The Chinese GP certainly provided that, thanks to the soft tyre lasting for just a handful of laps and opening up the possibility of using it in the first or final stint, but the race also fired up the debate about whether the current rules encourage real motor racing. As Mark Webber noted, “It’s a little bit WWF at the moment.”

Getting a car to work with its tyres has always been a key element of the racing art, but the downside is that cars are running a long way from their full potential in 2013.

“I don’t think it’s great for the drivers to be cruising at 70 per cent for a large percentage of the race,” said Christian Horner. “They want to push, they want to drive as hard as they can and they don’t want to drive percentages.”

It remains the case that F1 rules are the same for everyone and it’s a question of drivers and engineers making the most of them. One of the most intriguing aspects of the Shanghai race was the fact that the five World Champions emerged from a chaotic afternoon at the top of the field.

Concorde stalemate

The 2013 season is well underway, but there is no sign of a new Concorde Agreement — the document everyone has always been told was essential to the sport’s running.

By the end of last year all the teams — bar the curiously excluded Marussia outfit — had provisionally agreed deals with Bernie Ecclestone and CVC. While there were always going to be further details to sort out, many teams have since been frustrated by learning exactly what their rivals were offered, and that has contributed to stalemate on further progress.

Ferrari has always been a special case under its formal status as the sport’s oldest team, but rivals feel strongly that Red Bull and to a lesser extent McLaren have been unfairly rewarded by their new deals, while Williams was also able to secure favourable terms given its recent lack of winning form. The issue of governance is also key, as the power to make decisions has been focused on the leading teams.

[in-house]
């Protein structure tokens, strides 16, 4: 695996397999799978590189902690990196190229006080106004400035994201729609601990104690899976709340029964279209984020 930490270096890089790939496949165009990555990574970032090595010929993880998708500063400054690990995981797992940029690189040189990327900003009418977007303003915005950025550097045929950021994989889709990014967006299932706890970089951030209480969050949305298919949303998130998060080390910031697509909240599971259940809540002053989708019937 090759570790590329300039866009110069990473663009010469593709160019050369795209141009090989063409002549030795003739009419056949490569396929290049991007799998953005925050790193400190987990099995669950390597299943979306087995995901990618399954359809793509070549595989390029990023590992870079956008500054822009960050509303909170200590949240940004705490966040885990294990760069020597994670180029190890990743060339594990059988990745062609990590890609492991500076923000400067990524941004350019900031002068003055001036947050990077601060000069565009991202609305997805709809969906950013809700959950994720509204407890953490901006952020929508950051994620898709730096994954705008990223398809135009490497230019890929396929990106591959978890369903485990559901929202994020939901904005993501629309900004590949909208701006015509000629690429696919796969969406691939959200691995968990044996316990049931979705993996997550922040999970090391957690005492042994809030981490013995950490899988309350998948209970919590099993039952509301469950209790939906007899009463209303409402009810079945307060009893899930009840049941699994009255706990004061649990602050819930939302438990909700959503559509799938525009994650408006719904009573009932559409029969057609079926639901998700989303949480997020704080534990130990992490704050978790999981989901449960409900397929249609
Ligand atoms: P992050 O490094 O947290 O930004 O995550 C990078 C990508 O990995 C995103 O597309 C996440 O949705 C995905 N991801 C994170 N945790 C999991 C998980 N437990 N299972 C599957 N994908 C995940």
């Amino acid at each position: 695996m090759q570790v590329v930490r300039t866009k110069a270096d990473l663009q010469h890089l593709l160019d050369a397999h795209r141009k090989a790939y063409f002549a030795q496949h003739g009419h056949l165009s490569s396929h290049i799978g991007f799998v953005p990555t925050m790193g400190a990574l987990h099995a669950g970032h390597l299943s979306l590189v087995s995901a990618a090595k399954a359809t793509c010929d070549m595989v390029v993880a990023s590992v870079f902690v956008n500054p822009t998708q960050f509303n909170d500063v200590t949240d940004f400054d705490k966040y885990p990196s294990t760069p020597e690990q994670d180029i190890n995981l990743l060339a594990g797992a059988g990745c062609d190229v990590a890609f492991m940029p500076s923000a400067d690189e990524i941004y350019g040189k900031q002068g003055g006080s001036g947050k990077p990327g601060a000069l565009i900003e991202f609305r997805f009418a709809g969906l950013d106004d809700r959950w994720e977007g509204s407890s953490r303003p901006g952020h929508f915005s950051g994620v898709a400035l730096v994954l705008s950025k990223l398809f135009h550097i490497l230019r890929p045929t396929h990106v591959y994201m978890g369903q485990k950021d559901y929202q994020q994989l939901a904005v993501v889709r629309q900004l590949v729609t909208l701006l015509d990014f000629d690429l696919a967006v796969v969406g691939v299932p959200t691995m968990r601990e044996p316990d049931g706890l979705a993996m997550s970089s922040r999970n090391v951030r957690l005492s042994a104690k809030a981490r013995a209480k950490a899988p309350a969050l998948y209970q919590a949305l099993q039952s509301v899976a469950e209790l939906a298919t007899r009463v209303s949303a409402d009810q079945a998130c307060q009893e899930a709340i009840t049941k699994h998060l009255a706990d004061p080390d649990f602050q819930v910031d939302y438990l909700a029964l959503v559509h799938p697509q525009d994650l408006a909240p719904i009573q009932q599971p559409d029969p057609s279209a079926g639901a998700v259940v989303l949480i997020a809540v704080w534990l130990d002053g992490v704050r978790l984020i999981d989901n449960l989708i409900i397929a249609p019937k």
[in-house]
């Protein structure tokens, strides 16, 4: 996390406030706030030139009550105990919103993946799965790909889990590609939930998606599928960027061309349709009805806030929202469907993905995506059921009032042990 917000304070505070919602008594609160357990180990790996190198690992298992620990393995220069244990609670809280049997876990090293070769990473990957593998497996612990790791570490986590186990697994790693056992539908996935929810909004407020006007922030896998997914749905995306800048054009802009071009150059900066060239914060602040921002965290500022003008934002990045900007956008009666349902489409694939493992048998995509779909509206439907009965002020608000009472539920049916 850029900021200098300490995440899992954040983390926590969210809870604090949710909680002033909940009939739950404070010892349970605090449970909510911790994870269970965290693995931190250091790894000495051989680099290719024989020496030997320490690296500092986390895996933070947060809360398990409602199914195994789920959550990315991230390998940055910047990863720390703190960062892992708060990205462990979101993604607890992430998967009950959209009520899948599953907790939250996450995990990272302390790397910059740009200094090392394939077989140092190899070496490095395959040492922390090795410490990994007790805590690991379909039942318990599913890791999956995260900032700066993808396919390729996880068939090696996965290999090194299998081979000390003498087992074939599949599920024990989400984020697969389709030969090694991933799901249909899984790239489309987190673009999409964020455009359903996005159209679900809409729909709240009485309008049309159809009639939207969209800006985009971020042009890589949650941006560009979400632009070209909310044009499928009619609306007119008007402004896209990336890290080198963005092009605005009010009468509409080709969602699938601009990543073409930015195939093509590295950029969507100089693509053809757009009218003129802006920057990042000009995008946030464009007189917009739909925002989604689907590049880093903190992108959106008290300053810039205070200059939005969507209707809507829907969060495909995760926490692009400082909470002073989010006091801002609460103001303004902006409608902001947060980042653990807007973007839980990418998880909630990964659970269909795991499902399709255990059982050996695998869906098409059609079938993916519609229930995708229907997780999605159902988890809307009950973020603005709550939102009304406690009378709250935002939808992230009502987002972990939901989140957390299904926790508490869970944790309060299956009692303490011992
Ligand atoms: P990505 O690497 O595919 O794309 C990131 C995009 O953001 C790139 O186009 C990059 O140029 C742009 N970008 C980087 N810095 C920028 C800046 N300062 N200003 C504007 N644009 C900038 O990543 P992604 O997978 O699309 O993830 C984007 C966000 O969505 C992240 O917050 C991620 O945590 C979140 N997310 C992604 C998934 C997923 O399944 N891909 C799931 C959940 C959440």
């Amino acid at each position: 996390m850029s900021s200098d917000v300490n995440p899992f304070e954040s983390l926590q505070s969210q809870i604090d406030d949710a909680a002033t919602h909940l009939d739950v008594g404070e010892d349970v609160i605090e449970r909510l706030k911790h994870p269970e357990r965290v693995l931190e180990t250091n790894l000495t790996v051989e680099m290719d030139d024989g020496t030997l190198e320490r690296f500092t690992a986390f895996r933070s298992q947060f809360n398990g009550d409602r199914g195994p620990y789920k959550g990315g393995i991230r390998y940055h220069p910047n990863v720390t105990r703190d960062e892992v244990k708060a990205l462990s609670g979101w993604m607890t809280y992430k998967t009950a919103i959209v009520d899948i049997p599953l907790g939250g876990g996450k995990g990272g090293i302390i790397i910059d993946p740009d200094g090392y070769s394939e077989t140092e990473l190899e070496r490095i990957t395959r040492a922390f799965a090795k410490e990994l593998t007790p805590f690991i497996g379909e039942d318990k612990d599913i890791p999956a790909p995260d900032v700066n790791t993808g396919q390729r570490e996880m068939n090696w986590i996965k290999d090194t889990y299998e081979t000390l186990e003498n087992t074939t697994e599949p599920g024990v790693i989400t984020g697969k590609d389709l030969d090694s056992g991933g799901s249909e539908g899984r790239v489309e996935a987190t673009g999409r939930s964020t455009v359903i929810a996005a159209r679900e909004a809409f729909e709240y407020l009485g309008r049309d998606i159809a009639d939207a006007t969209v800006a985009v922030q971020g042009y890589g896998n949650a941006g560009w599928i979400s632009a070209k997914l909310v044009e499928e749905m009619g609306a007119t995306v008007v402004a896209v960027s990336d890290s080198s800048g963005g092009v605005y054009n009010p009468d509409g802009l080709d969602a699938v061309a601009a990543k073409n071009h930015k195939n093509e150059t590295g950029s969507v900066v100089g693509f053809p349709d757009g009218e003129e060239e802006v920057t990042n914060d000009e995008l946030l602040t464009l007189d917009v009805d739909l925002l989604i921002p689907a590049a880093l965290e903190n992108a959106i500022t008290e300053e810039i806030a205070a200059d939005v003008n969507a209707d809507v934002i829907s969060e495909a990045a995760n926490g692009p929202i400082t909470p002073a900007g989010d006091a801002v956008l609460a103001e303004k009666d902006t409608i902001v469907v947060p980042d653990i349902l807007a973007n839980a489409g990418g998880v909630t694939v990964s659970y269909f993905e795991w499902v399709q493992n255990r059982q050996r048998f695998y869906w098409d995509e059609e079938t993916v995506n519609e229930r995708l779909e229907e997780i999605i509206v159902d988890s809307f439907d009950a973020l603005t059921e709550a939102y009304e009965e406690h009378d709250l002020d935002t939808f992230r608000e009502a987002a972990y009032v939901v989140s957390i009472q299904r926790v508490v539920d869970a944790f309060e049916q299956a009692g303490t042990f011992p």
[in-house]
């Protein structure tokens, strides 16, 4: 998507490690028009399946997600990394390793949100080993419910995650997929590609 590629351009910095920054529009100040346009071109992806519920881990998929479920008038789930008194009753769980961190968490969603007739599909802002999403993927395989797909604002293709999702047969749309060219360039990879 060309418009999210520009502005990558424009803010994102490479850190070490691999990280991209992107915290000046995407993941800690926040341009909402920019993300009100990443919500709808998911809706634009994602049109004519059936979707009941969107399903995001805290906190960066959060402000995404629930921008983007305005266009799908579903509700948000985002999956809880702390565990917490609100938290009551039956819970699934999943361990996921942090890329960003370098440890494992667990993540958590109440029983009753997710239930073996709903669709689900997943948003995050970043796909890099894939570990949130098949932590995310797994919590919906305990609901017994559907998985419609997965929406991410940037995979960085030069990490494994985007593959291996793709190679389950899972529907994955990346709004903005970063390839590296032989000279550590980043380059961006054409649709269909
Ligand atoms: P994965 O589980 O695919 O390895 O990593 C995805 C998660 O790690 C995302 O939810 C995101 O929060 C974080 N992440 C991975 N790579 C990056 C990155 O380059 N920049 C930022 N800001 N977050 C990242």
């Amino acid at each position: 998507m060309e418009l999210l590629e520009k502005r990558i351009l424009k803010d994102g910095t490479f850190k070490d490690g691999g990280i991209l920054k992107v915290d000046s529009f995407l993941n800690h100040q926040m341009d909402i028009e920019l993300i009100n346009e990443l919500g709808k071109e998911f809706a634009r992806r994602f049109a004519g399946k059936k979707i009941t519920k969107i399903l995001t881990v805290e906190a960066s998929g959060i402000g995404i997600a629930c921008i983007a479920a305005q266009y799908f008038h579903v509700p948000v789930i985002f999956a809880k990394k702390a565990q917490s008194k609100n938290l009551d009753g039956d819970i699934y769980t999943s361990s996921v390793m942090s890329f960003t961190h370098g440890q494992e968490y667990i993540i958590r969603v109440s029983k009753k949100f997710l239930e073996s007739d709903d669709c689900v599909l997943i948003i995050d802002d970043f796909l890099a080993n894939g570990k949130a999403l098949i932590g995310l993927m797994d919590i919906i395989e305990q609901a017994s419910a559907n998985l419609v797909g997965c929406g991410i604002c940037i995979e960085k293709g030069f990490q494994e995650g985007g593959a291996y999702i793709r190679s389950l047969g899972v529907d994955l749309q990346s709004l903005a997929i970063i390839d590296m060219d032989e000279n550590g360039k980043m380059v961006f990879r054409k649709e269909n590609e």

Intriguingly, those with most to lose appear to be Ecclestone and CVC, whose plans to sell the sport are in limbo pending a new Concorde.

TechnoFile
A glance at developments from the Formula 1 pitlane

Mercedes Splitter – As teams try to lower the front of the car and raise the rear, increasing rake for more downforce, the splitter gets in the way, risking wearing away the legality plank under the car. Some teams previously allowed the splitter to flex to let the front run lower, so the FIA now tests this. After Malaysia, Italian media suggested three teams had illegal splitters. This proved untrue, but highlighted the severity of splitter deflection tests, which apply a 200kg load vertically under the leading edge of the floor. This must not deflect more than 5mm. To meet this, teams fit a reinforcing piece (highlighted) inside the carbon-fibre floor section, typically a metal plate that acts in both torsion and cantilever to resist the test loads. This must be rigidly attached; in the early 2000s teams had a spring set-up to allow the floor to bend when the splitter hit the track, although the real reason was to ease plank wear.

Ferrari Endplates – In China Ferrari raced a new front wing endplate, unique for having slots along its bottom edge. Normally the horizontal lip running along the lower edge of the endplate (known as the footplate) is one piece. This exists partly to help seal low pressure under the wing, but also because the rules demand a specific surface area. Ferrari tried one slot during testing and a second slot appeared in the race. The slots take higher pressure above the wing and pass it underneath to help flick air around the front tyre, so are less about sealing the front wing and more to do with downstream airflow.